Fiction. Dr. Hirt uses a Gordon Laboratory product that is inexpensive and much more effective. This is available at the office for a nominal fee.
Fiction. An antibiotic may be a “quick fix”, but it is not a permanent solution. An ingrown nail occurs when the nail breaks through the skin, thereby causing infection. While an antibiotic will clear the infection, it will not remove the corner of the nail that has broken through the skin. Therefore, the condition is likely to recur and cause problems in the future. For a permanent fix, a small, painless procedure is needed to remove the affected nail border.
Fiction. Surgery techniques and equipment have improved significantly during the past five to ten years. A surgery that your grandmother had years ago would be nothing like a surgery that you would have today. There is minimal pain after surgery, which is controlled with pain medication. On average, 8.5 out of ten patients who have surgery from Dr. Hirt state that they experience minimal pain, and would definitely have the surgery again.
Mostly Fiction. If a doctor is not trained properly and does the incorrect procedure, it is possible that a bunion could return. However, with a specialized, experienced surgeon, it is highly unlikely. Dr. Hirt has advanced training, as well as a three year surgical residency in foot surgery, and he has performed hundreds of bunion surgeries. Dr. Hirt also recommends using orthotics for any patient who has had surgery, as this is the best bunion prevention. Orthotics realign the foot and remove the abnormal pressures that caused the problem in the first place.
There are many different ways to remove warts. Dr. Hirt uses a prescription medicine on the warts that eliminates the need to cut them out and create a wound. Freezing often does not work in many cases, as the skin on the bottom of the foot is too thick for freezing to be effective. Often, warts can be removed in one to three painless treatments of medication.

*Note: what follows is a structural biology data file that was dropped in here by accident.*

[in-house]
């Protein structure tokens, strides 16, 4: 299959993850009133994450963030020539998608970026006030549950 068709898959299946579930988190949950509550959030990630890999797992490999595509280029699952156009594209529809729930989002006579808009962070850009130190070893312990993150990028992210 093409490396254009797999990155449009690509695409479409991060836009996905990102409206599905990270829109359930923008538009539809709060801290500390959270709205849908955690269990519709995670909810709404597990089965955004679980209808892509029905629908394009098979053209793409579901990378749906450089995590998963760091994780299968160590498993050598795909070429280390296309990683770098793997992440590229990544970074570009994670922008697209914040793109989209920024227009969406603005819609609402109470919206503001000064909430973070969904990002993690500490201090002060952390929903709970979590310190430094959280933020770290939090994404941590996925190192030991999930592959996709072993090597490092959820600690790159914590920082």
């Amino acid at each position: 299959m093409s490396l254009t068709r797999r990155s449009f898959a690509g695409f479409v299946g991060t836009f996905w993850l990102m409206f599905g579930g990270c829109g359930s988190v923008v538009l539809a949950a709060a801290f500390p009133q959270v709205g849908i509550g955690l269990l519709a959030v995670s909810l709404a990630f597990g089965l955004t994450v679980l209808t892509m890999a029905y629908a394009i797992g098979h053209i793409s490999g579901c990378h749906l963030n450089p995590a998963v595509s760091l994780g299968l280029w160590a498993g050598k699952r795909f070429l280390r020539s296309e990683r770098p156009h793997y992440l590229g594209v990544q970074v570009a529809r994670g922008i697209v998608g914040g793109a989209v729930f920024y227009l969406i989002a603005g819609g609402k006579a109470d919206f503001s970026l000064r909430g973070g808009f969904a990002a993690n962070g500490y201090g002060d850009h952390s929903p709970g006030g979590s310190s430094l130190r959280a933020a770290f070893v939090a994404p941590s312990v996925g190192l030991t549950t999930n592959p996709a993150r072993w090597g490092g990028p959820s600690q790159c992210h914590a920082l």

When it comes to feet, lasers have a very limited use. While they are used for skin lesions such as warts, skin cancers and ingrown nails, they CANNOT cut bone. Therefore, they are not suitable for treatment of bunions, hammertoes, or any bone-related surgery. Dr. Hirt is certified and trained to use lasers, and does so in the appropriate circumstances.
Used to be Fact, but now it’s Fiction! When Medicare began the diabetic shoe program, there was one big, black, ugly shoe. Ten years later, there are full lines of shoes from nationally recognized shoe makers. Shoe styles range from fashionable dressy shoes to tennis shoes to walking shoes. No one will ever know you have diabetic shoes unless you tell them… And then they won’t believe you, because they look so good! (Look at some of the shoes available.)
Mostly Fiction. A small percentage of heel pain cases require surgery, but 90% of the patients seen in our office get full relief without surgery. A combination of special stretching, appropriate shoes, orthotics, anti-inflammatories, injections, night splints, and/or other treatments can cure the problem without surgery.
A needle in the wrong hands can be painful. However, if an injection is done correctly, it hurts no more than getting a flu shot. The key is knowing the foot anatomy and the correct location to position the injection so there is no pain involved. Dr. Hirt gives 20-40 injections per week, and his experience is one of the main reasons for his patients’ satisfaction. Nine out of ten patients say the anticipation was worse than the injection, and most people refer their friends and family to our office after receiving an injection here.
Wearing properly fitting shoes that provide support is vital to the health of your feet. Unfortunately, most shoe makers design shoes purely for fashion, and put little thought into their function. While high fashion shoes are fine for a night out or a special occasion, they’re not a good idea for everyday use. Even the ever popular flip-flops are bad for your feet. Thankfully, there are replacement sandals that do provide proper support. In fact, there are many functional, yet fashionable, shoe options available these days. For optimum foot health, pay attention to what you’re buying.
The ability to move your foot or walk on it is not an indicator of whether or not it is broken. Pain, swelling, and bruising are better ways to tell if your foot or toe is broken; you need x-rays to know for sure.